The chord sequence in the verse is actually one of the few highlights of the song when I listen to it now. It starts off pretty basic, but the last chord in every second turnaround breaks away from the norm. With the arpeggio synth maintaining it’s notes there is a nice effect. Another highlight is that we actually have some harmony vocals! Even though (or maybe because of) Måns, Olle and Jonas, singing a lot in boy choirs we rarely used this.
Otherwise I think this is a typical example of us forcing our song ideas into low tempos and heavy sounds. If we were to produce it today I think we would be better at recognizing it as the pop sense in the chords, and creating more contrast between verse and chorus. And raising the tempo a few bpms ;)
This track was recorded just after Nowadays, but for some reason didn’t end up on the following cassette The Nuclear Princess. Maybe we didn’t like it enough? And listening to it now, it is not one of our best efforts by far.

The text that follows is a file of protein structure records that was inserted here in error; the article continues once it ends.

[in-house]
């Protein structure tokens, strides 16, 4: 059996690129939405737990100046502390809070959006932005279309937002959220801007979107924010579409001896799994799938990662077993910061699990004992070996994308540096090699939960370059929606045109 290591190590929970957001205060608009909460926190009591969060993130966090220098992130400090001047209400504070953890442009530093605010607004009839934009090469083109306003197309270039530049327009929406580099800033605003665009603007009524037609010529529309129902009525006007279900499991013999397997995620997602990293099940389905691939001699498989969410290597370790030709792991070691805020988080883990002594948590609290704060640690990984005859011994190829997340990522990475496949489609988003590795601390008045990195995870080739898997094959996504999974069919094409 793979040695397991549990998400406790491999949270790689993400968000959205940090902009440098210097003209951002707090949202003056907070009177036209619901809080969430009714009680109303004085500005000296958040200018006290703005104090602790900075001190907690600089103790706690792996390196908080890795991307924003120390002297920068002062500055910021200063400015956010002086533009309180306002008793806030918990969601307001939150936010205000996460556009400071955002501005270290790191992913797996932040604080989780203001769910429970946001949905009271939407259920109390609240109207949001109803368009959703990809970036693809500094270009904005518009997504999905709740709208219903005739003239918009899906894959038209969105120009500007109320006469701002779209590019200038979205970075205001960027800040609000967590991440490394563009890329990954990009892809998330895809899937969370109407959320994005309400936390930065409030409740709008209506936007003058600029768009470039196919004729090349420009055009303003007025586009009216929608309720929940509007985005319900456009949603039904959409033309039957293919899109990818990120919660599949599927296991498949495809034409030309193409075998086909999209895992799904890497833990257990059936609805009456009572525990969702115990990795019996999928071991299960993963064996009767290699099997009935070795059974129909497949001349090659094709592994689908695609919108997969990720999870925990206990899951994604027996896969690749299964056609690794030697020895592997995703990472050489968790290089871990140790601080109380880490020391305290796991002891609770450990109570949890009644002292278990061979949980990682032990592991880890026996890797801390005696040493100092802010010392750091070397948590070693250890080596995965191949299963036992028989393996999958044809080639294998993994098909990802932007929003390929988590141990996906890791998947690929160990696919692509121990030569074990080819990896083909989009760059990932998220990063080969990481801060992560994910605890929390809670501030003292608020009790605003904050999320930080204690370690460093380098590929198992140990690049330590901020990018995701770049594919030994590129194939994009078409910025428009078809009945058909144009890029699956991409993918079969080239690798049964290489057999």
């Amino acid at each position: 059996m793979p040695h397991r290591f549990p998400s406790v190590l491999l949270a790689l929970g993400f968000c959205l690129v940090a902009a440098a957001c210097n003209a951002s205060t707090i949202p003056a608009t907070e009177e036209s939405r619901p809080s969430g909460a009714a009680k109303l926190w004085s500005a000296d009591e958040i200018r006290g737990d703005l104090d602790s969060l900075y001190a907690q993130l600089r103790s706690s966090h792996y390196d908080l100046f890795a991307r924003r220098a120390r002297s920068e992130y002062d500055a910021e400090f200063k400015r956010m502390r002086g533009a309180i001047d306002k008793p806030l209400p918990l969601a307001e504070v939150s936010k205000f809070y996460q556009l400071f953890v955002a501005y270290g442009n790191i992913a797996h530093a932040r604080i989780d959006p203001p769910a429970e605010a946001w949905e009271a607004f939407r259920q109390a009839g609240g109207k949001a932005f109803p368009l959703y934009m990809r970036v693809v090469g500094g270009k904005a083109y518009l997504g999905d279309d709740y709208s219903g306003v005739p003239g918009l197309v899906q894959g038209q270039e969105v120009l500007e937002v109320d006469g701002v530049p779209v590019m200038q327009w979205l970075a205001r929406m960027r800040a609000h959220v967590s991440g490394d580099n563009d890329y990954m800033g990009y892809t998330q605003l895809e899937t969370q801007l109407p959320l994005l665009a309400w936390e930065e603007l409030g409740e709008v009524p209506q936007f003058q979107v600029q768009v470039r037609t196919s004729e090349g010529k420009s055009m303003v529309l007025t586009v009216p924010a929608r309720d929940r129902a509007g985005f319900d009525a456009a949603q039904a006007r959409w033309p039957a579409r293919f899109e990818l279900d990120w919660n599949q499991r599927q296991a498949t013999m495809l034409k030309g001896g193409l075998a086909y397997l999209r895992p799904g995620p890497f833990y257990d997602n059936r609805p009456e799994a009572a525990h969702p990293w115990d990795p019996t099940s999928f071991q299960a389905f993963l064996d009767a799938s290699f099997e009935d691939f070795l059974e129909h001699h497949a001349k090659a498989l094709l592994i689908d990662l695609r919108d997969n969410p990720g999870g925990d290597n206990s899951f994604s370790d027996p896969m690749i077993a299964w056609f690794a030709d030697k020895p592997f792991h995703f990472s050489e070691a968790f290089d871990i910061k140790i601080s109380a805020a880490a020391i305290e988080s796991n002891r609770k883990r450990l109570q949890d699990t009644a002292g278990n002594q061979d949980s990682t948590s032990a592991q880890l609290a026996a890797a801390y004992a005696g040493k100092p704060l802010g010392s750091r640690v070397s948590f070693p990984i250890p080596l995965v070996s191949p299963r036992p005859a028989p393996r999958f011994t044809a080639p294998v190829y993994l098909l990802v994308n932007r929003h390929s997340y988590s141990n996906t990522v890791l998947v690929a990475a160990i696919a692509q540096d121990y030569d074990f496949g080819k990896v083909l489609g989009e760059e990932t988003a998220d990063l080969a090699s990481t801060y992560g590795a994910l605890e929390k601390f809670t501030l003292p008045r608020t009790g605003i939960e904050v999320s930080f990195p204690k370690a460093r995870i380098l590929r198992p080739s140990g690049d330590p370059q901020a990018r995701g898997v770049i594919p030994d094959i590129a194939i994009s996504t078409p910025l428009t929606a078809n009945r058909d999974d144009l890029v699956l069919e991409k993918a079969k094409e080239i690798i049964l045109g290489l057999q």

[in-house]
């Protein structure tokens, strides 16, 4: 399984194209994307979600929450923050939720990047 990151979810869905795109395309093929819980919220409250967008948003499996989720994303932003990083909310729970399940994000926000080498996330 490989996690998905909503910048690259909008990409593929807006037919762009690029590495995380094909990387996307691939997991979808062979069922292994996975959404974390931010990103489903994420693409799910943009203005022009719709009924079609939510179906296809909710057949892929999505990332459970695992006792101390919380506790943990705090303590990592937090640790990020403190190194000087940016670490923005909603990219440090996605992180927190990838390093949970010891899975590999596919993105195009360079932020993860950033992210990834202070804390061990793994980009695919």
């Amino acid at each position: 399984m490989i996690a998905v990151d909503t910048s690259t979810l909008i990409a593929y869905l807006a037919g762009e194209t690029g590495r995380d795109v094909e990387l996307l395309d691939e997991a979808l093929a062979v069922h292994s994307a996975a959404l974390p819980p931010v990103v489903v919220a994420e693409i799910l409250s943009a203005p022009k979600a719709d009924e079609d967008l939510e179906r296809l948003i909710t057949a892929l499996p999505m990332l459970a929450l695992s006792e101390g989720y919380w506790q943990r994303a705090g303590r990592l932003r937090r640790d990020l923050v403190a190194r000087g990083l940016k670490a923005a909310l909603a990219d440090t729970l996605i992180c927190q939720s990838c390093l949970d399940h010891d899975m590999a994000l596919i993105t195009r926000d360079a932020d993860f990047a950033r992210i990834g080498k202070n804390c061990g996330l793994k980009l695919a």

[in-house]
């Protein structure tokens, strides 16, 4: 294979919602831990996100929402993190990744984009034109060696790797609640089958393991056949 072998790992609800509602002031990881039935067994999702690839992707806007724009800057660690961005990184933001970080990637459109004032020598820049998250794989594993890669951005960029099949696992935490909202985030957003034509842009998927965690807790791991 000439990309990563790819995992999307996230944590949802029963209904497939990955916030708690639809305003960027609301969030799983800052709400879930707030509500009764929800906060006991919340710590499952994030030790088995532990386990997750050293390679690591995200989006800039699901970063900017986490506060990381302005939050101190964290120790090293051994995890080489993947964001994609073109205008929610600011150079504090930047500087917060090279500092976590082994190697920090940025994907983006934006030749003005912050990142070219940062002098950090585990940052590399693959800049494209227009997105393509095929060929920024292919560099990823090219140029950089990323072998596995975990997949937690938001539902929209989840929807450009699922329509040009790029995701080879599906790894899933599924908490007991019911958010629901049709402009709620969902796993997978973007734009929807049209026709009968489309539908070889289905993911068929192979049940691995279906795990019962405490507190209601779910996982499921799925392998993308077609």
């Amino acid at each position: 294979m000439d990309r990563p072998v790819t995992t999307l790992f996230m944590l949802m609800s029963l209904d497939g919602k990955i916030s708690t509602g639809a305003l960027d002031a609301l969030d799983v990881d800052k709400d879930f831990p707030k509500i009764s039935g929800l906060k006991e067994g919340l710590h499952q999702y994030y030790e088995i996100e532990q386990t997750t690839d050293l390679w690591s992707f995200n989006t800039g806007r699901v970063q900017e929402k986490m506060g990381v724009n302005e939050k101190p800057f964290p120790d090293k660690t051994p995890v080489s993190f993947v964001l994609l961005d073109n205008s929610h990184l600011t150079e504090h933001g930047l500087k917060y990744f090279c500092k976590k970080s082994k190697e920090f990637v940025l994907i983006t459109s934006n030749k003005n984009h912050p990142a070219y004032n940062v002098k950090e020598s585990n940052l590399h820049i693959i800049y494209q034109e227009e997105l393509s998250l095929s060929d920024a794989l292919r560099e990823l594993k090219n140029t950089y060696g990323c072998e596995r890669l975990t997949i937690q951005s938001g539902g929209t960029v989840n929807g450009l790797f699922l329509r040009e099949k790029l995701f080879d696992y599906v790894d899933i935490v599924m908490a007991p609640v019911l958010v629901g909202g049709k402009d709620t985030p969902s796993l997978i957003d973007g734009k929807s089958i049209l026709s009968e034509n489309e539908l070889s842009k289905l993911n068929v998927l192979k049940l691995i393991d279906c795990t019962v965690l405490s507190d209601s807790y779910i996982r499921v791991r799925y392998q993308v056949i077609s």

As I remember it this track was more of a collaborative work. Someone came up with the main riff for the intro and verse, and then we finished it together, Måns writing the lyrics as usual (continuing the religious topics of Nowadays). To me the song is an indication of us focusing more and more on mood and production as opposed to melody and pop structure. To put it bluntly: the idea behind this song is that you can tune the kick drum! (Which in some other cases can be more than enough, just see the Classic Albums series on how Peter Gabriel came up with Don’t Give Up.)
It is also an indication of the gloominess that was to dominate The Nuclear Princess: low tempos, static bass drones, vocal lines that closely follows the chords etc. I think this was our attempt to sound harder and more mature, but the result was not so successful. Round about this time we began struggling with some form of writer’s block. We started questioning what we did a lot more, and the songs didn’t come as easily as before.